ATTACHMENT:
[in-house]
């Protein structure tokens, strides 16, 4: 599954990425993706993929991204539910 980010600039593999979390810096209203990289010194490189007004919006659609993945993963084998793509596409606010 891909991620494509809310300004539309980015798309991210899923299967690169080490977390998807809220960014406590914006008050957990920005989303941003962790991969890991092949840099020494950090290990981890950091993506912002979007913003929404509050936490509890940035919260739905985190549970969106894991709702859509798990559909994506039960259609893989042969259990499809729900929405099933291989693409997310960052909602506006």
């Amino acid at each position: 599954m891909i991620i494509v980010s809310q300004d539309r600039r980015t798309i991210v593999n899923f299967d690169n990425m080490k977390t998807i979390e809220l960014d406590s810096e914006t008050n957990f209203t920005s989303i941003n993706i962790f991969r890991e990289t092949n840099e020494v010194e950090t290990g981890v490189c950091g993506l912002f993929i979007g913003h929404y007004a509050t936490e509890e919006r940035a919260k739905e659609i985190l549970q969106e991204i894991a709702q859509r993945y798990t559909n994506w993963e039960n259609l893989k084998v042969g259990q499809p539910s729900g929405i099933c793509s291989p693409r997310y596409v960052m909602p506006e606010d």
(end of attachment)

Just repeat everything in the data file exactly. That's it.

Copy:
[in-house]
């Protein structure tokens, strides 16, 4: 599954990425993706993929991204539910 980010600039593999979390810096209203990289010194490189007004919006659609993945993963084998793509596409606010 891909991620494509809310300004539309980015798309991210899923299967690169080490977390998807809220960014406590914006008050957990920005989303941003962790991969890991092949840099020494950090290990981890950091993506912002979007913003929404509050936490509890940035919260739905985190549970969106894991709702859509798990559909994506039960259609893989042969259990499809729900929405099933291989693409997310960052909602506006």
């Amino acid at each position: 599954m891909i991620i494509v980010s809310q300004d539309r600039r980015t798309i991210v593999n899923f299967d690169n990425m080490k977390t998807i979390e809220l960014d406590s810096e914006t008050n957990f209203t920005s989303i941003n993706i962790f991969r890991e990289t092949n840099e020494v010194e950090t290990g981890v490189c950091g993506l912002f993929i979007g913003h929404y007004a509050t936490e509890e919006r940035a919260k739905e659609i985190l549970q969106e991204i894991a709702q859509r993945y798990t559909n994506w993963e039960n259609l893989k084998v042969g259990q499809p539910s729900g929405i099933c793509s291989p693409r997310y596409v960052m909602p506006e606010d």